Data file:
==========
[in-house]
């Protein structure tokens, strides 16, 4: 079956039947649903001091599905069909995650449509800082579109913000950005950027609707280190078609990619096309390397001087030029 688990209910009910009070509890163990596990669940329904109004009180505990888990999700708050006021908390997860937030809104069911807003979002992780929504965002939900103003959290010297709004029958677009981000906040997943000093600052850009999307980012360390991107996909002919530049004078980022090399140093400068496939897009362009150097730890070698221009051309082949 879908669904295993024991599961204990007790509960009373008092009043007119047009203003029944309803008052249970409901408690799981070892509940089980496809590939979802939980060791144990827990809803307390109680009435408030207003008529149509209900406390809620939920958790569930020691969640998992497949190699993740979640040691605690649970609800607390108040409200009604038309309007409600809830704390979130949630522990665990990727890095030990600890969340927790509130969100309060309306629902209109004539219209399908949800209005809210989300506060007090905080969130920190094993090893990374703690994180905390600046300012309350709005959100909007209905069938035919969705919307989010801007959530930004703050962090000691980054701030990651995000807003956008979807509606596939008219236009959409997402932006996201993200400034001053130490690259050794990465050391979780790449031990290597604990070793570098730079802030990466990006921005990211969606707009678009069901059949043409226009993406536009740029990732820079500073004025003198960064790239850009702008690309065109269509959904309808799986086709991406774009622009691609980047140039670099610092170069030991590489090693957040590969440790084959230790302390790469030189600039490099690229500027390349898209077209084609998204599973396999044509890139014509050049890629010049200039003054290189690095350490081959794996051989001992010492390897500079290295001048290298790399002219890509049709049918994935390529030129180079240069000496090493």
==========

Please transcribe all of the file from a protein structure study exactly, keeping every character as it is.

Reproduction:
[in-house]
């Protein structure tokens, strides 16, 4: 079956039947649903001091599905069909995650449509800082579109913000950005950027609707280190078609990619096309390397001087030029 688990209910009910009070509890163990596990669940329904109004009180505990888990999700708050006021908390997860937030809104069911807003979002992780929504965002939900103003959290010297709004029958677009981000906040997943000093600052850009999307980012360390991107996909002919530049004078980022090399140093400068496939897009362009150097730890070698221009051309082949 879908669904295993024991599961204990007790509960009373008092009043007119047009203003029944309803008052249970409901408690799981070892509940089980496809590939979802939980060791144990827990809803307390109680009435408030207003008529149509209900406390809620939920958790569930020691969640998992497949190699993740979640040691605690649970609800607390108040409200009604038309309007409600809830704390979130949630522990665990990727890095030990600890969340927790509130969100309060309306629902209109004539219209399908949800209005809210989300506060007090905080969130920190094993090893990374703690994180905390600046300012309350709005959100909007209905069938035919969705919307989010801007959530930004703050962090000691980054701030990651995000807003956008979807509606596939008219236009959409997402932006996201993200400034001053130490690259050794990465050391979780790449031990290597604990070793570098730079802030990466990006921005990211969606707009678009069901059949043409226009993406536009740029990732820079500073004025003198960064790239850009702008690309065109269509959904309808799986086709991406774009622009691609980047140039670099610092170069030991590489090693957040590969440790084959230790302390790469030189600039490099690229500027390349898209077209084609998204599973396999044509890139014509050049890629010049200039003054290189690095350490081959794996051989001992010492390897500079290295001048290298790399002219890509049709049918994935390529030129180079240069000496090493």